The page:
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Fruits And Vegetables, The Old-Fashioned Way














See Amos And His Organic Masterpiece
























Fruits And Vegetables,
The Old-Fashioned Way



(Philadelphia) Amos Rogers was born in North Carolina 79 years ago. His grandparents, the children of slaves, taught him everything.



Mr. Amos Rogers (Gardener): I think that's taken care of that.



Smith: No one around here grows prettier eggplants or ore sumptuous tomatoes, tomatoes you just can't buy in a store.



Mr. Rogers: Yeah, I used to have corn, but the squirrel and I, like, we couldn't agree on who it belongs to.



Smith: Yes, this is a true country garden with squash and beans, collards and cantaloupe.



Mr. Rogers: Very nice.



Smith: But Amos Rogers and his garden are not out in the country, they are smack dab in the middle of Philadelphia. Amos Rogers is an honest-to-goodness urban legend.



His neighborhood is a place where sirens wail and graffiti grows like weeds. Still, Amos nurtures his organic masterpiece. Here, nature rules.



Mr. Rogers: It's all natural. Don't you know that the chemicals kill the worms, eventually they're going to kill you, too, because you're eating the same thing that the worm was eating.



Smith: Natural is the way his grandparents taught him. It's the way they kept themselves fed.



Mr. Rogers: Gardening back there was a matter of life and death. They did it because they had to. I'm doing it because I want to. See, that's the difference, that I love it. I love it, and it's part of my inheritance.



Smith: Amos was heir to a priceless fortune in old-fashioned farming know-how.



I guess man has been gardening for a long time.



Mr. Rogers: Yes, ever since the beginning of creation, the Garden of Eden.



Smith: Do you think you were born to do this?



Mr. Rogers: I think so. I think it's a gift that you-that different people has to do certain things, and I think mine's to do this.



Smith: He says his garden is only a fraction of what it ought to be this year, a spring that never came, a summer too dry. His garden is thirsty.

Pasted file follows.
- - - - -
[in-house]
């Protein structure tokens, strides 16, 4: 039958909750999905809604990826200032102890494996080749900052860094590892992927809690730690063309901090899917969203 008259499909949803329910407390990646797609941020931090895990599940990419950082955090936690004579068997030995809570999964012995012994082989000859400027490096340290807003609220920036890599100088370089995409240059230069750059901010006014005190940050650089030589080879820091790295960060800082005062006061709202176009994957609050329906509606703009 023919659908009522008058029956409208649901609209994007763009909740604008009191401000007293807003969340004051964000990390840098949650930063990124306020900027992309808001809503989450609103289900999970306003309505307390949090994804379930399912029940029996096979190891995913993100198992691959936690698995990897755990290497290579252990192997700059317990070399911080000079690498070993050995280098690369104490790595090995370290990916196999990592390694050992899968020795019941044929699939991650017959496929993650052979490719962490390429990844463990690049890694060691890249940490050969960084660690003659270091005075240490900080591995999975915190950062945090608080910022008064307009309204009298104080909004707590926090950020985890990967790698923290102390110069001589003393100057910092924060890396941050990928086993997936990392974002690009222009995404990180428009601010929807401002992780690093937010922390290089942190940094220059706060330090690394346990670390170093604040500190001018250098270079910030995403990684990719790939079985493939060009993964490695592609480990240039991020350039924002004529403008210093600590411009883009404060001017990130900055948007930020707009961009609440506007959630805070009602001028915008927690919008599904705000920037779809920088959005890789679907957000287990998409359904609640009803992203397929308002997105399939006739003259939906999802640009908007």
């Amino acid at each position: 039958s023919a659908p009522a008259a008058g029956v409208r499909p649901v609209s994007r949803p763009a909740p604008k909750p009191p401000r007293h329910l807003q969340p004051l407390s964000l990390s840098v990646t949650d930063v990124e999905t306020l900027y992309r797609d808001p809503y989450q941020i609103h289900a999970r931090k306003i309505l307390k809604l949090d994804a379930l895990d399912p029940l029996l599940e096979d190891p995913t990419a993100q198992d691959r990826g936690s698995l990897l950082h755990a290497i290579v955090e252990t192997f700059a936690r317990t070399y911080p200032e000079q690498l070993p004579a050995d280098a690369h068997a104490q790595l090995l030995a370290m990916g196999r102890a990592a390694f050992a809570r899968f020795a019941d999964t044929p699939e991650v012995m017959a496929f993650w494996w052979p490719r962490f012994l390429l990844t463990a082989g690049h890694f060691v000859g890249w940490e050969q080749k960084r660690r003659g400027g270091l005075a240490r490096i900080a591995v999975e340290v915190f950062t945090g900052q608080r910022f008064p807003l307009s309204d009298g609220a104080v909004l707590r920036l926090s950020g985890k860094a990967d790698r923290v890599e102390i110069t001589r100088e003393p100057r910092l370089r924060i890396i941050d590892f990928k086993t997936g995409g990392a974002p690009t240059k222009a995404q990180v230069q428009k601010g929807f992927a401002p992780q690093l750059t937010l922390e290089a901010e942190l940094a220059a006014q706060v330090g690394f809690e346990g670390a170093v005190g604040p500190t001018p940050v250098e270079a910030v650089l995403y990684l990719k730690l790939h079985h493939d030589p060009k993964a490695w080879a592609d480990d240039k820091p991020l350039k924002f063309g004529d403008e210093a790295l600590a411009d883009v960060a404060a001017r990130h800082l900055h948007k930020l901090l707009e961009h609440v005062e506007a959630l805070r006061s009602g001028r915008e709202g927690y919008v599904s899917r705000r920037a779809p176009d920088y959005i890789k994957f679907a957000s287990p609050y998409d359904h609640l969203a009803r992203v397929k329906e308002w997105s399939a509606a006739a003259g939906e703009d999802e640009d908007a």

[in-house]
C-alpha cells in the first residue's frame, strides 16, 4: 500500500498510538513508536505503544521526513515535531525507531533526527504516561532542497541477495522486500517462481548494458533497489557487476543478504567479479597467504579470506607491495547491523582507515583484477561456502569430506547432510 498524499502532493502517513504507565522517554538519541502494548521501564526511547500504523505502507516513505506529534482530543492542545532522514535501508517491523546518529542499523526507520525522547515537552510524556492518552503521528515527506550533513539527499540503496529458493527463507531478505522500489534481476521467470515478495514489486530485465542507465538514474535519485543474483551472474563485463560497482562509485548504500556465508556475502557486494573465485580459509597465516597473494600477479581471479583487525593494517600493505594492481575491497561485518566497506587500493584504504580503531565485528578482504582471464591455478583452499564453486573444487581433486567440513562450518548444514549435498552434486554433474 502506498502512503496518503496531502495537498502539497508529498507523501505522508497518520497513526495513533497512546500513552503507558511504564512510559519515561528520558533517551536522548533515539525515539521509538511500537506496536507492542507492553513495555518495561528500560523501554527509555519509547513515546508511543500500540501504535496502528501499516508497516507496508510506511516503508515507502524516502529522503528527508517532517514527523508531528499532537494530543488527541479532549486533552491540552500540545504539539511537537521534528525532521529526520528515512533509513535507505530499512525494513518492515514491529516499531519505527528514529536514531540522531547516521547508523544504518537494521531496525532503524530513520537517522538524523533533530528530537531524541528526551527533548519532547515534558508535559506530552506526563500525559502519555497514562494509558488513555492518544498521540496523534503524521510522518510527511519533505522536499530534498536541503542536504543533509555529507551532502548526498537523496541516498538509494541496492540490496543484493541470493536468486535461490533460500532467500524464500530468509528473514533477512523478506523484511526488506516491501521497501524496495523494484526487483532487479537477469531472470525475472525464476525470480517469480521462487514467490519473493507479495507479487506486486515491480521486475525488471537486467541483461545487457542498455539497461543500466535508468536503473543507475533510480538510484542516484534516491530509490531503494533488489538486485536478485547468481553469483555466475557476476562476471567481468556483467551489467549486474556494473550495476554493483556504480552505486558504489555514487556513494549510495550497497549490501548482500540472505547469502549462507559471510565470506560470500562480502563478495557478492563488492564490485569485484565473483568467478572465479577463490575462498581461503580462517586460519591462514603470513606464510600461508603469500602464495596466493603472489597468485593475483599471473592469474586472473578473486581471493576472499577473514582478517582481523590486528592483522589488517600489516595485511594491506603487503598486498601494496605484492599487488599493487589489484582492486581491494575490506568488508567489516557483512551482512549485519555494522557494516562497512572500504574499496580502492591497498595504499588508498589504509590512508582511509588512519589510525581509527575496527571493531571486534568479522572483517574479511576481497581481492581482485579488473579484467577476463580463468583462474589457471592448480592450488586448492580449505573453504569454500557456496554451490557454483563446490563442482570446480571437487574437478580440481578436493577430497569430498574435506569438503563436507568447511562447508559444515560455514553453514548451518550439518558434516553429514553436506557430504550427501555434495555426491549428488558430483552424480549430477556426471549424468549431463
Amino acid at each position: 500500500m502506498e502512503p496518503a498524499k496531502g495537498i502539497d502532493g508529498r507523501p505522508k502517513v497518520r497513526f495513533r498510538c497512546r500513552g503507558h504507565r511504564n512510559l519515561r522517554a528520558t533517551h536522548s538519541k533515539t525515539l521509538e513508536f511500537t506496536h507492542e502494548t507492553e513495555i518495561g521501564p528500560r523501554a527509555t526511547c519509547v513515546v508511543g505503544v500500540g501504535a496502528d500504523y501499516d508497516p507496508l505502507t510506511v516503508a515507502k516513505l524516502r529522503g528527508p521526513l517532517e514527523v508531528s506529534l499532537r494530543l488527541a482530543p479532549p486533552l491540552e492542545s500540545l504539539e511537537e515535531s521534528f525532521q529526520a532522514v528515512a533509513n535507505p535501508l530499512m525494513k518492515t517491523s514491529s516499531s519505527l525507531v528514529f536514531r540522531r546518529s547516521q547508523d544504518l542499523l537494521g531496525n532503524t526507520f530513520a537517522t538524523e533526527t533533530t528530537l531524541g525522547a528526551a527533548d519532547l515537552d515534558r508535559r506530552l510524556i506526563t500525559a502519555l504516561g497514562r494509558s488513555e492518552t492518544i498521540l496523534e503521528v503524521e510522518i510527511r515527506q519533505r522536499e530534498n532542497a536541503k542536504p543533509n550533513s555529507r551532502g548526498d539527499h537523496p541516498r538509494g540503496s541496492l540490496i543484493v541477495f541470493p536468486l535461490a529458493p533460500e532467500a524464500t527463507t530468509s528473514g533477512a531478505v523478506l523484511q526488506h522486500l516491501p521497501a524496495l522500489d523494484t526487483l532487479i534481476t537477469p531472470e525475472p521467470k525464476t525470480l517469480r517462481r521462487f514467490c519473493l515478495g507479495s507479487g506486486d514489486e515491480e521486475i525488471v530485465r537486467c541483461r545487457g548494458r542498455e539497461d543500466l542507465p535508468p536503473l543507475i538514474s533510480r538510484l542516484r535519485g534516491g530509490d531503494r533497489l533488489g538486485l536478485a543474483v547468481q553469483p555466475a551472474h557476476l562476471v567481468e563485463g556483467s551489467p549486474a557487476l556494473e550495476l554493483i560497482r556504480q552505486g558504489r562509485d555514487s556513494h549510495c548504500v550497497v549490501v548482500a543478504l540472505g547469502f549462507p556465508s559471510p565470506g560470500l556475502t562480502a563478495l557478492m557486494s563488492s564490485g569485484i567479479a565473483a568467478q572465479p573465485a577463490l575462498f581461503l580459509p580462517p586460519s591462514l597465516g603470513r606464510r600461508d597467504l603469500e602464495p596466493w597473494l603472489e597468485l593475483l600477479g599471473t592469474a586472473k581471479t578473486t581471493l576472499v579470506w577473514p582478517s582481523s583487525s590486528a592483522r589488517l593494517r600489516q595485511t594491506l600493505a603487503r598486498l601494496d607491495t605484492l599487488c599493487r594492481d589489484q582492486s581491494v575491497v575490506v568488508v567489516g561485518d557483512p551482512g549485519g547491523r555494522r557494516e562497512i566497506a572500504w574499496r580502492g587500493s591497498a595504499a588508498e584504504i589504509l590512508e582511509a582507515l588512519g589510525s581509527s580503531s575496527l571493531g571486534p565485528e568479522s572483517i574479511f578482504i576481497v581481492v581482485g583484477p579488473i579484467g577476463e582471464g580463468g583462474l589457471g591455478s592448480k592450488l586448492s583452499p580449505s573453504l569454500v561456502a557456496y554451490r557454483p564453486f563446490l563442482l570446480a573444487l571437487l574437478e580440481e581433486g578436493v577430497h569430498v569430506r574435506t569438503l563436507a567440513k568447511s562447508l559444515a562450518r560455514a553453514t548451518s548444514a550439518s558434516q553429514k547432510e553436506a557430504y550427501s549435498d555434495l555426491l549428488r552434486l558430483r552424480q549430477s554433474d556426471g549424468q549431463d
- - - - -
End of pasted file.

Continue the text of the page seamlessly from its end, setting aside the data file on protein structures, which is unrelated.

Mr. Rogers: And the garden hose won't do what the rain will do. Nothing can take the place of rain but rain itself.



Smith: And nobody, it seems, can grow vegetables quite like Amos Rogers. He's been harvesting first-place awards for years.



Mr. Rogers: The first time I entered the contest, in '82, I won first prize.



Smith: How many times did you win?



Mr. Rogers: Oh, about eight or nine, somewhere along there, I think it is.



Smith: And then what did they say?



Mr. Rogers: Oh, they stopped sending me the application to fill out to enter the contest.



Smith: Amos has arthritis so bad some mornings he can barely get out of bed, but the garden always lures him out of the house.



Mr. Rogers: That's the secret of life — a part of life. You keep moving. Because if you stop moing, more or less, sometime the undertaker is going to be coming for you. And I don't want him to get me, not quite yet.



Smith: Amos gives away much of what he grows, the wisdom is free, too. Ask him about tomatoes and you'll learn a lot about life. Harry Smith, CBS News, Philadelphia.



First aired on the CBS Evening News

September 19, 1997








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